Take the 2-minute tour ×
Super User is a question and answer site for computer enthusiasts and power users. It's 100% free, no registration required.

I have a text file with a list of numbers.

I have a directory with a lot of documents.

I would like to find all documents in the directory where the title contains one or more of the list of numbers.

So if I type 100 in the search box in Windows 7, I will get all documents where there is "100" in the title (eg. 100 Phone input box.docx).

Is it possible using windows search to put in a query like this "100 OR 130 OR 105"

and have windows only display documents where there is 100 or 130 or 105 in the title?

share|improve this question

1 Answer 1

You CAN do that! When using boolean AND or OR in Windows file searching you have to have capital letters though.

Take a look here: http://windows.microsoft.com/en-us/windows-vista/Tips-for-finding-files for even more helpful information on file searching in Windows. Note that the article says "Windows Vista" but is the same in Windows 7.

The boolean filters are more towards the bottom of the article. What I find most helpful is combining file properties with the boolean filters to really dig down deep.

Not the native file search, but another great utility I like for Windows is the Locate32 application. http://www.locate32.net/ I found it some time ago (when I was on Windows XP actually) when looking for a less-bloated third-party search application. Its very feature rich and has great abilities to filter down the searches to only what you need. You also control the indexing unlike the Google Desktop or other bloated searching apps. Just in case you were looking for something a little more than the built-in search.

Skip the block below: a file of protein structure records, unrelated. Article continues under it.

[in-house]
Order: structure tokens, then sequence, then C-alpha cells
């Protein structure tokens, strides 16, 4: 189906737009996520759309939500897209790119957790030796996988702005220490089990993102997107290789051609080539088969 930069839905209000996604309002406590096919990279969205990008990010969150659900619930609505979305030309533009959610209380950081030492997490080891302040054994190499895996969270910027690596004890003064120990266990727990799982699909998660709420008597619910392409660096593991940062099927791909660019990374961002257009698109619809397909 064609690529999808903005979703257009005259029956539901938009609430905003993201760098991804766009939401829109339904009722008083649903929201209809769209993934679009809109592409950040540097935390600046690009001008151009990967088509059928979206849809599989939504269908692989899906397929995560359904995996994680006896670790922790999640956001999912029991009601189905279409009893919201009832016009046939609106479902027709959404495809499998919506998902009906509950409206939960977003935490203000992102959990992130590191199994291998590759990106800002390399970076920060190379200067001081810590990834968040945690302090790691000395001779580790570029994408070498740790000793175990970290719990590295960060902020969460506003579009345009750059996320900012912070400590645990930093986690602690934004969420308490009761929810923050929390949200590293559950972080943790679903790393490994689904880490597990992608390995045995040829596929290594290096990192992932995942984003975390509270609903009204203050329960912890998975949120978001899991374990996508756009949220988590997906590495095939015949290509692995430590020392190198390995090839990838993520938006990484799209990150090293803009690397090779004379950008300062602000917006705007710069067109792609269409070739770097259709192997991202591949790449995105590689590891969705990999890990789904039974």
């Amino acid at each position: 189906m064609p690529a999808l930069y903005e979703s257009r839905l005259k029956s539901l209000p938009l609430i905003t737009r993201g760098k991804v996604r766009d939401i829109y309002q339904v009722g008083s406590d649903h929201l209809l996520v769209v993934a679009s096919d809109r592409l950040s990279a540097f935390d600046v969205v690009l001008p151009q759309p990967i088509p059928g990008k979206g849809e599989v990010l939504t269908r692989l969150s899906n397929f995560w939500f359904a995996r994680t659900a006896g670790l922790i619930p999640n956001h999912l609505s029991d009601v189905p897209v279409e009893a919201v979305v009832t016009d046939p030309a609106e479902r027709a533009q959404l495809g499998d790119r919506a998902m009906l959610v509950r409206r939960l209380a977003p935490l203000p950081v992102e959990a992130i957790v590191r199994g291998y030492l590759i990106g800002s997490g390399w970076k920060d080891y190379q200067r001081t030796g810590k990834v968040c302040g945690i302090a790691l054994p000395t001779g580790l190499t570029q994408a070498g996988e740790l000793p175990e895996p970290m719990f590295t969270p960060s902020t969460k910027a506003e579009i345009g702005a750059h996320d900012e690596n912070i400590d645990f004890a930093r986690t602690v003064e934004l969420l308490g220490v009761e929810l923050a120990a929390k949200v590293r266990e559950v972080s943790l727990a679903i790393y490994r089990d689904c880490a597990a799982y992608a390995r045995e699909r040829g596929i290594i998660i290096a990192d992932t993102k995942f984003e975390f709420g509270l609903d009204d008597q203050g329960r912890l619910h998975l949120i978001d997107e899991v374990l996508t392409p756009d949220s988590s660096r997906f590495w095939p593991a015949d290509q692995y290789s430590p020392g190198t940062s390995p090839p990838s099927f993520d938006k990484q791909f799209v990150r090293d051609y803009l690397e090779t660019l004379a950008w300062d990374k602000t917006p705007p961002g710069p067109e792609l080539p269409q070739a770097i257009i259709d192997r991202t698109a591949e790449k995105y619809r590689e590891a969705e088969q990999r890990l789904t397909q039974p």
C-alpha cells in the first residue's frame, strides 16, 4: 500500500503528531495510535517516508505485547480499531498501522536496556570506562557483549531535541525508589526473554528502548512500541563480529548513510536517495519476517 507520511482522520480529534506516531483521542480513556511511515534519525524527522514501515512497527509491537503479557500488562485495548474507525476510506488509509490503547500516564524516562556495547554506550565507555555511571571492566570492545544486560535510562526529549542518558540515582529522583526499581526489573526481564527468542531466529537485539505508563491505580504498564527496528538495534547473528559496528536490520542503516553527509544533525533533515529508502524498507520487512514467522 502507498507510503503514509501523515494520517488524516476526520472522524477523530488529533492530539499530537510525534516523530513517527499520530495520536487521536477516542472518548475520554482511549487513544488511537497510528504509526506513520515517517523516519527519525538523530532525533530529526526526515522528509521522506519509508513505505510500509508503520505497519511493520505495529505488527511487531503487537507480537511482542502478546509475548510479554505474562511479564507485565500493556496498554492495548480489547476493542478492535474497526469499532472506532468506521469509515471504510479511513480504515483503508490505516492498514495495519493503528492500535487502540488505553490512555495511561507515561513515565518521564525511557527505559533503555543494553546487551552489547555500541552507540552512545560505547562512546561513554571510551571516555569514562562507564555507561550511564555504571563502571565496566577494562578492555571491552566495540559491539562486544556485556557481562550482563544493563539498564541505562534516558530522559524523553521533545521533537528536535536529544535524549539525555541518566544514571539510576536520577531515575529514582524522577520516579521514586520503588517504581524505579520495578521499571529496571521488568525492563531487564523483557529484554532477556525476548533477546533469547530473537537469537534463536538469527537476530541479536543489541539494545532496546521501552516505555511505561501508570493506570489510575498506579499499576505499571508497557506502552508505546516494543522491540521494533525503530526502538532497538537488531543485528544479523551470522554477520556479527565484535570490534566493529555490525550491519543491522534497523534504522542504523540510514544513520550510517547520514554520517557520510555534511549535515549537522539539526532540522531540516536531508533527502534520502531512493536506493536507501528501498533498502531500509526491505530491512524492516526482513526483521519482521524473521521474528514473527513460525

share|improve this answer
    
I recommend Everything when all you need is filename searching which is simple, fast and very light on resources. –  Chuim Jul 17 '12 at 4:46

Your Answer

 
discard

By posting your answer, you agree to the privacy policy and terms of service.

Not the answer you're looking for? Browse other questions tagged or ask your own question.